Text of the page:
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The Storm Brewing Inside: Immune Systems Go Wild During SARS-CoV-2 Infection

Despite an unprecedented volume of research, there are still many unanswered questions on COVID-19, especially regarding the extremely varied clinical course the disease takes, ranging from asymptomatic to severe, even fatal. The evidence collected so far points to the so called “cytokine storm” as a major factor determining the final outcome. 

Given the large volume of knowledge accumulated to date, Dr. Luis Montaner, director of Wistar’s HIV Immunopathogenesis laboratory, vice president of Scientific Operations, the Herbert Kean, M.D., Family Endowed Chaired Professor, and editor-in-chief of the Journal of Leukocyte Biology, teamed up with other editors to prepare a comprehensive review of COVID-19 publications from around the world with a focus on obtaining a better understanding of what creates a cytokine storm in some people and not others when infected with SARS-CoV-2. Here’s the conversation.

Define a cytokine storm.

Montaner: A person’s uncontrolled inflammatory response to a pathogen, which causes a cascade of negative events that may lead to multiple organ failure and premature death.

Break down and define in simple terms leukocytes and cytokines. 

Montaner: Leukocyte, or white blood cells, are immune cells in the blood that also go into tissues. Cytokines are the messenger proteins made by leukocytes to communicate with other leukocytes and other cell types in the body. Both leukocytes and their cytokines are being evaluated as triggering factors contributing to disease severity and death in COVID-19.

What role do leukocytes and cytokines play in the immune response and disease progression?

Montaner: After a person becomes infected, leukocytes are the first cells to respond through the production of cytokines. This is a normal occurrence that is meant to jump start your immune response, but it becomes abnormal as the magnitude and rate of a person’s response to the infection increases.

Why does the immune system go wild and create a cytokine storm with COVID-19?

Montaner: That’s what this review is probing at by putting forth potential mechanisms that may trigger a cytokine storm. We are trying to understand what is changing with this disease and piece the moving parts together. We don’t know what the key triggers are for a cytokine storm or the quick onset of organ failure and death or in what order they act, but we are putting these pieces together.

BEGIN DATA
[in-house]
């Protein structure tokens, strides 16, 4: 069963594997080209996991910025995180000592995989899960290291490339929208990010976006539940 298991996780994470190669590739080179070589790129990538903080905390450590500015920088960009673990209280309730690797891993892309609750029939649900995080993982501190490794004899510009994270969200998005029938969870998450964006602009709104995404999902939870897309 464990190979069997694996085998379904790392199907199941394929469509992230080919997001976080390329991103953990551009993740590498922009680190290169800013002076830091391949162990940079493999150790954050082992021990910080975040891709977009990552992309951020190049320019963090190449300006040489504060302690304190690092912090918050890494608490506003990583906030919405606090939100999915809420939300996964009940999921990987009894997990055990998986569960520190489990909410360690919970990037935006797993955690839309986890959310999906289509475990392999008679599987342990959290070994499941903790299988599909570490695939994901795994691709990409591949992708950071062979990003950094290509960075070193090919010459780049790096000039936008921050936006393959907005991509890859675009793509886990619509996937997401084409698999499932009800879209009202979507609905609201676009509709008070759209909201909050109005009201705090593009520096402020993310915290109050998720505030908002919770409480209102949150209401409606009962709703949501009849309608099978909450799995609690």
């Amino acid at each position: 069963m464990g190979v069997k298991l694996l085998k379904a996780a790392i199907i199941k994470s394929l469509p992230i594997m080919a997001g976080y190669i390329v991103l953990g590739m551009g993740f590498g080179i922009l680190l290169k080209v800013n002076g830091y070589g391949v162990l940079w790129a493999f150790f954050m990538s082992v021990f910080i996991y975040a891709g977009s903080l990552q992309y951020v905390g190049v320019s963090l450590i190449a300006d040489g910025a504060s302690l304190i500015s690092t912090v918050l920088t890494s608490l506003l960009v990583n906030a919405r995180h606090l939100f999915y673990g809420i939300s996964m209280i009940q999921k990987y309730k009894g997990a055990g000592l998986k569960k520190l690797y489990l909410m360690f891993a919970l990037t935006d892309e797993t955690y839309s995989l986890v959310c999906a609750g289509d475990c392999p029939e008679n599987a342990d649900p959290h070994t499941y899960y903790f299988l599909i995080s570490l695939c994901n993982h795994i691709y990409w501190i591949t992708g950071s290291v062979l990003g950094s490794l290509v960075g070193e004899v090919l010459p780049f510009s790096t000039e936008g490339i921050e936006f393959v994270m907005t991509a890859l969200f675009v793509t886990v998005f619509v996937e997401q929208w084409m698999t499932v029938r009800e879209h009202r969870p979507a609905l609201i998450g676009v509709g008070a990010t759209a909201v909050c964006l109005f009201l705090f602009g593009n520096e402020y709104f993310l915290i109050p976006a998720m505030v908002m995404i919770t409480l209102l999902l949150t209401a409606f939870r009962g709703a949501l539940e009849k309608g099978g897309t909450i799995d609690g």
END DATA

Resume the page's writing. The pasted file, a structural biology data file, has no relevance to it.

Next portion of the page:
Is this unique to SARS-CoV-2? If not, what other diseases bring this reaction on?

Montaner: Autoimmune diseases and other diseases can cause cytokine storms. Other coronaviruses like SARS and MERS also increase immune activation.

How did you come to study the data of 3939 patients from China? Tell me about this collaboration.

Montaner: As editor-in-chief of the Journal of Leukocyte Biology, I work closely with editors across the globe. Editors from China wanted to review the data and include integration of immune changes together with therapies being tested in the U.S. and China.

Did you find potential treatments that could be useful to dampen the storm?

Montaner: All of the strategies we reviewed are under analysis, as no FDA (or foreign equivalent) approved therapies are yet available. Clinical studies are now testing immune modulation, transfer of immunosuppressive stem cells, convalescent plasma transfusion, steroids, and traditional medicinal treatments.

What was the goal of your review?

Montaner: There have been numerous independent discussions of specific leukocytes or cytokines but no single, comprehensive review of all leukocytes and what their collective role in disease progression. I think this Review will serve to help define the clearest path forward for defining future research efforts to be explored in this global effort to create vaccines, therapeutics and diagnostics for SARS-CoV-2.

What were your final conclusions?

Montaner: While we all want to find a medicine that will be a “magic bullet” to treat all – the data indicates that the disease, leukocytes and the type of trigger for a cytokine storm may not be the same for all. In addition, diagnosis efforts to predict the risk of a cytokine storm and multi organ failure may require monitoring how the person is responding to infection as opposed to monitoring the amount of virus alone. Accordingly, our COVID-19 Wistar research is developing separate therapies to control the virus and the host response during a cytokine storm.